Joint APPG statement on BBC Panorama allegations of UK Special Forces abuses in Afghanistan

This statement reflects cross-party concerns of Officers from the All-Party Parliamentary Groups on Drones and Modern Conflict, and on Human Rights (PHRG), whose Members have long championed the need for greater scrutiny of military operations, and renewed commitments to the protection of civilians in conflict and international law, following the release by BBC Panorama this week of its follow up investigation into allegations of UK Special Forces abuses in Afghanistan.

Newly obtained military reports raise the question as to whether one unit may have unlawfully killed a number of Afghans in a single six-month tour. It is further alleged that concerns around actions of Special Forces in Afghanistan were raised repeatedly in internal military emails and that, despite this information, senior officials failed to act or provide the Royal Military Police (RMP) with all available evidence.

The UK’s Special Forces are rightly viewed as an elite, highly professional, and effective grouping tasked to deal with extremely challenging situations in ever-complex armed conflicts. But challenging circumstances cannot excuse criminal behaviour and misconduct: no soldier is above the law.

Calls for an Inquiry

The Government and Secretary of State for Defence should heed growing calls for a robust and independent inquiry, which is appropriately resourced, has access to all relevant evidence and whose findings can be made public,

In response to concerns raised regarding the conduct of British forces in Afghanistan, Sir Howard Morrison QC, a former judge at the International Criminal Court (ICC) said: “[A]t the very least, a judge-led inquiry should be established to re-examine the evidence. The Panorama investigation raises such a powerful case, using civilian and military sources, it is difficult to believe anyone would disagree that these issues need to be thoroughly reinvestigated.”

The call for an inquiry is also supported by a number of former senior military leaders, including Colonel Oliver Lee, Commander of Royal Marines in Helmand, 2011, and General Lord Richards, former Head of the Armed Forces and Chief of the Defence Staff between 2010 and 2013 when the alleged extrajudicial killings occurred. The RMP have also requested that Panorama share the information gathered in its investigation, to assess whether war crimes may have been committed.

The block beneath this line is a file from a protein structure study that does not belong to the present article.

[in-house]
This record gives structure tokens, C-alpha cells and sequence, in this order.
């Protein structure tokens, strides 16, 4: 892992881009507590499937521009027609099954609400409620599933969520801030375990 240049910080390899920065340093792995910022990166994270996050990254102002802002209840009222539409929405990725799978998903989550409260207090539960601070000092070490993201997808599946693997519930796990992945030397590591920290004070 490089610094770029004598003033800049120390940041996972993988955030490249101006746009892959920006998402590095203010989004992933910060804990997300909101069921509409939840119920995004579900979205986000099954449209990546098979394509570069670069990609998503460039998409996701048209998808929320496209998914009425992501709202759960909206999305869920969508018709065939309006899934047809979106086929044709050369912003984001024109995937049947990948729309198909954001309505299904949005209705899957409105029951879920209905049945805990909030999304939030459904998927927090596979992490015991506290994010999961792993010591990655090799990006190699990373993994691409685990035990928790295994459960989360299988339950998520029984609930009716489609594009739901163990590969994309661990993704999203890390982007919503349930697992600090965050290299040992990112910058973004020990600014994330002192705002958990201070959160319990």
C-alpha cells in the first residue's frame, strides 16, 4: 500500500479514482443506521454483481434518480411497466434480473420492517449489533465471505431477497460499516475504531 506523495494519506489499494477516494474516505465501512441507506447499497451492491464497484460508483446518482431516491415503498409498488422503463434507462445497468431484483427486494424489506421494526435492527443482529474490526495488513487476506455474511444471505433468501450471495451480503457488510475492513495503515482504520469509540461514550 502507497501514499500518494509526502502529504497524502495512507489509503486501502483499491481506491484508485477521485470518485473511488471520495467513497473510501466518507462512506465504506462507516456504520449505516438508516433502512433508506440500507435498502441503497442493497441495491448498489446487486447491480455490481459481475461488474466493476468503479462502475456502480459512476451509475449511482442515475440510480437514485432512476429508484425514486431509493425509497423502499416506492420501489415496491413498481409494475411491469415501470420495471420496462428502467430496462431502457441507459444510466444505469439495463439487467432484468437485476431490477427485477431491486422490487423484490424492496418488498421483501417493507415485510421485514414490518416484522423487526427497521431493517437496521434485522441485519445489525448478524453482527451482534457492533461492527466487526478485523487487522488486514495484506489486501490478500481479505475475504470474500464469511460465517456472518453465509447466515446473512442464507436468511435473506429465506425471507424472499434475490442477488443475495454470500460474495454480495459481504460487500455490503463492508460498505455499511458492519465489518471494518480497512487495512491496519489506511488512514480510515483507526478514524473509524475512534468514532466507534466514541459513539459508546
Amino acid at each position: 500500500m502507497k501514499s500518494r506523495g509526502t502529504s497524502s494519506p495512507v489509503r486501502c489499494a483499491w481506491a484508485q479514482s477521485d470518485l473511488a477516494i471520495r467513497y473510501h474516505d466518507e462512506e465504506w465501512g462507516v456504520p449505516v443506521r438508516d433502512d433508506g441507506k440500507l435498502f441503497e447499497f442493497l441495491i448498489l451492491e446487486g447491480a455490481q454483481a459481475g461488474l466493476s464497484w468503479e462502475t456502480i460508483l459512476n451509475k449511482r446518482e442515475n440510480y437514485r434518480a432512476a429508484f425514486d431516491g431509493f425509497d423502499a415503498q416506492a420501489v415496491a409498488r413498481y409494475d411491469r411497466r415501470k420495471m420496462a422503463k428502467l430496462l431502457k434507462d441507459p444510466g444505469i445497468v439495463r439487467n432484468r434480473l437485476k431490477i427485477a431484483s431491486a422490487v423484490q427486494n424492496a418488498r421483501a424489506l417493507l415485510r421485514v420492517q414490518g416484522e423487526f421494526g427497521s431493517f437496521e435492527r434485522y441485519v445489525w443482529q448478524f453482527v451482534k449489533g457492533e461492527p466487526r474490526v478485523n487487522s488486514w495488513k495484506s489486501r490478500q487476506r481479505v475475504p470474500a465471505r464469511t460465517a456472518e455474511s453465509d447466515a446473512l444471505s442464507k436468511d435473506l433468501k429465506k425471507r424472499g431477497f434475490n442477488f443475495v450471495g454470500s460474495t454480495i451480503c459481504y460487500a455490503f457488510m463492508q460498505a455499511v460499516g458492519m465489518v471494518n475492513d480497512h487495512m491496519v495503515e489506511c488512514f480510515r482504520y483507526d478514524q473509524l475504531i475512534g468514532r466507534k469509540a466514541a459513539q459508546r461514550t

If the UK does not adequately investigate these allegations, there is also the risk the ICC may do so.

Meaningful Oversight of UK Special Forces

UK allies have addressed alleged abuses by their Special Forces in Afghanistan. After similar concerns raised in Australia, a judge-led inquiry found “credible evidence” that members of its Special Forces were responsible for the unlawful killing of 39 people, using ‘drop weapons’ in an attempt to justify shootings. Australia then declared it would reform its Special Forces and the Chief of the Defence Force accepted all 134 recommendations of the report. The US Congress, expressing concern over ‘misconduct, ethics and professionalism’, ordered a review into US Special Forces.

It is no longer plausible for the UK to hide behind its blanket “no comment” policy on Special Forces, which, over the years, has been questioned by the Intelligence and Security Committee , the Foreign Affairs Select Committee, the Defence Select Committee, and the Public Administration and Constitutional Affairs Committee. Unlike the UK, the US, Canada, Australia, France, Denmark and Norway have institutionalised mechanisms that allow their governments to provide information about their special forces, or for their legislatures to scrutinise special forces actions.  The UK already has a precedent for such Parliamentary scrutiny, in relation to the classified work of its intelligence agencies.  As the UK expands the size, function and deployment of its Special Forces through its ‘persistent engagement’ strategy, the need for enhanced scrutiny is likely only to increase.

Reform of Military Investigation Process

More generally, the military’s flawed investigation process needs reform. The failure to conduct timely, independent and comprehensive investigations into alleged misconduct, due in part to failures in the chain of command, is causing repeated, delayed and lengthy cases. This has been underlined by Judge Blackett, Judge Advocate General of the Armed Forces, 2004-2020, and General Sir Nick Parker, retired Commander-in-Chief for the Land Forces, who said the UK must develop “a credible, independent operational capability which can examine any allegations as rapidly as possible, retain information for challenges that come back in the future, and critically must be respected”.

Those allegedly responsible for war crimes, and those overseeing them in the chain of command, must either be punished or exonerated.  The above APPGs therefore call upon the government to carry out an inquiry into the allegations in the Panorama programme, ensure the law is upheld, and undertake a review and reform of the military investigation process, to protect both personnel and civilians, and maintain the integrity, professionalism and international reputation of the UK military.



Aditi Gupta, APPG on Drones and Modern Conflict

Nicole Piche, Parliamentary Group on Human Rights,






You may also like...

Leave a Reply

Your email address will not be published.